Sex-abuse stonewalling

Vatican needs more transparency, to crack down harder on the abusers’ enablers


A United Nations investigation of the Roman Catholic Church’s clergy sex-abuse scandal should prompt the Vatican to be more transparent and Pope Francis to crack down harder on the abusers’ enablers.

Barbara Blaine, a founder of the Survivors Network of those Abused by Priests (SNAP), was abused by a priest in Toledo when she was a little girl. Last week in Geneva, she watched an international human rights panel grill Vatican representatives about the church’s lukewarm response to the child sex-abuse scandal.

Ms. Blaine and other SNAP members argue that the Vatican is not honoring its agreement to abide by the U.N. Convention on the Rights of the Child. The U.N. committee demanded that the Vatican open its files on sex-abuse cases — which it has not done — and improve the transparency of how it handles such cases.

The U.N. panel and other independent, secular bodies must investigate, publicize, and prosecute not only the abusers, but also those who shielded them. The Ohio General Assembly needs to revisit a law it passed in 2006 that failed to extend a statute of limitations for abuse cases, so that cases that came to light years after the fact can still be prosecuted.

The Vatican should release its files on abuse cases, said to number about 4,000. Pope Francis, who has been commended for his open style and symbolic gestures, must pay more attention to the abuse scandal as well.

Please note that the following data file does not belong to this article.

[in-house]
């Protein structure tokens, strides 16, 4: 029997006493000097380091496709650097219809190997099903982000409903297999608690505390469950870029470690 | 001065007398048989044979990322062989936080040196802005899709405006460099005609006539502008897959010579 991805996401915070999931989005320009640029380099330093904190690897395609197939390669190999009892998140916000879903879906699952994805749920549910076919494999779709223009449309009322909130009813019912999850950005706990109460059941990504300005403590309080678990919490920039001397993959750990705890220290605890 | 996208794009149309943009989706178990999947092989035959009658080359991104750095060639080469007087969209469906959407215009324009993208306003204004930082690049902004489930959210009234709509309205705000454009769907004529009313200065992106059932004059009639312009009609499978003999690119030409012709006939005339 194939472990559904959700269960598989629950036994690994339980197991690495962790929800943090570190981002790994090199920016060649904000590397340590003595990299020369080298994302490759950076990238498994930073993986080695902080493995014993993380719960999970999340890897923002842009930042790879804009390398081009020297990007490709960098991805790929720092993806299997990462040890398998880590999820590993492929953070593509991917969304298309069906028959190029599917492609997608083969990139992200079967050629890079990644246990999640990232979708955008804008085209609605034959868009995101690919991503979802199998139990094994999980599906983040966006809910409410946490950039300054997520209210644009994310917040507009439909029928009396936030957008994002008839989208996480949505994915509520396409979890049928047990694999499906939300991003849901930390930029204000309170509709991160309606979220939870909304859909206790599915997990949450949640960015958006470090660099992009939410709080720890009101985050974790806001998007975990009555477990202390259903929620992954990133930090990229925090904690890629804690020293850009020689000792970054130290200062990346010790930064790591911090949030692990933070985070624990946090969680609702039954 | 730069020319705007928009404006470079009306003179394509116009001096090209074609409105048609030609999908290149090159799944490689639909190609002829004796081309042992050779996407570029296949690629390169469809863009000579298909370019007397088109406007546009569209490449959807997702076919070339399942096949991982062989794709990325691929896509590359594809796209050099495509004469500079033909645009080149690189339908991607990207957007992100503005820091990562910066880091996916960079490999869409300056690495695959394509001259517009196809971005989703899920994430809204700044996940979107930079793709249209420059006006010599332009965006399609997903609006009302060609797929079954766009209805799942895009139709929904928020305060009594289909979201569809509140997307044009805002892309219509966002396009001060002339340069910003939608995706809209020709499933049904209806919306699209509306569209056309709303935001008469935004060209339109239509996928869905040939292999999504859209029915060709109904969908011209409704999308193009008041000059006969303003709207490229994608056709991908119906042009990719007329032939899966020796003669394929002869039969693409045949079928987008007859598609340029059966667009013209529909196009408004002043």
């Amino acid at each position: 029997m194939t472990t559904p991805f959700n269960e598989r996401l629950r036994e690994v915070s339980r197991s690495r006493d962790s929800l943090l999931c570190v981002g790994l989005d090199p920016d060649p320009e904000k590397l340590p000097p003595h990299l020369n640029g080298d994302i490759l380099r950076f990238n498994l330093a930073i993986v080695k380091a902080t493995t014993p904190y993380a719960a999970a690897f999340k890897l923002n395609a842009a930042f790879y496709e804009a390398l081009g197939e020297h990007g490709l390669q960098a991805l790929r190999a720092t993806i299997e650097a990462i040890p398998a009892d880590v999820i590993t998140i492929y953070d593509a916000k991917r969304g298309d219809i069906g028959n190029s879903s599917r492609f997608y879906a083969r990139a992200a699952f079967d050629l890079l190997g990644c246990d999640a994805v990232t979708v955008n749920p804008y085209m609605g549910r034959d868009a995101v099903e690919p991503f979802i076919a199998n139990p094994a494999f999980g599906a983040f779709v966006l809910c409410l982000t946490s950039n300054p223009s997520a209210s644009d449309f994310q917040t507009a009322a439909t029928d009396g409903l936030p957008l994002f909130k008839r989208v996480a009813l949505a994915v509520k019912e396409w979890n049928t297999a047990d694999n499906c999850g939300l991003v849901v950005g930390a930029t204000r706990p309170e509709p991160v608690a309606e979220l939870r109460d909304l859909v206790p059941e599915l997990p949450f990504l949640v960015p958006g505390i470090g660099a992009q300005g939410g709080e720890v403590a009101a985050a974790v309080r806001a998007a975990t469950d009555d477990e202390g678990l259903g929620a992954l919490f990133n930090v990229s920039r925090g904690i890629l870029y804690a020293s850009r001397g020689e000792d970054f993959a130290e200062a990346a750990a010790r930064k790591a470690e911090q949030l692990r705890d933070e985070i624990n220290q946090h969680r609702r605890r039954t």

The Pontiff needs to punish the enablers — church leaders who shielded abusive clergy and moved them from parish to parish, instead of turning them over to authorities. Such behavior suggests that some church authorities viewed themselves as above the law and defined child abuse as a sin, not a crime.

It suggests they cared more about clergy than lay Catholics. When confronted, they concentrated on damage control. David Clohessy, executive director of SNAP, says there were many cases in which U.S. bishops “begged for years” to have a pedophile priest defrocked, yet the Vatican stonewalled.

In 2001, in an apparent reaction to growing outrage, the Vatican ordered bishops to send cases of all credibly accused priests to Rome for review. The U.S. Conference of Catholic Bishops mandated a wide range of reforms at its 2002 meeting. Yet the cover-up has persisted: Only last week, the Chicago Archdiocese released thousands of documents about claims against 30 priests.

Last month, Boston Cardinal Sean O’Malley announced the creation of a Vatican commission aimed at protecting children from abuse — the new pope’s first substantive move to confront the issue. But Vatican representatives told the U.N. panel last week they had little jurisdiction to sanction pedophile priests.

Every priest who seeks a return to lay status, or who is ordered to do so because of abuse, must go through an official Vatican body for approval. As the church representatives were testifying last week, the Vatican released a document showing that Pope Benedict XVI defrocked nearly 400 priests in 2011 and 2012 for molesting children.

The denial should stop, transparency should strengthen, and forthright action should accelerate in the Vatican.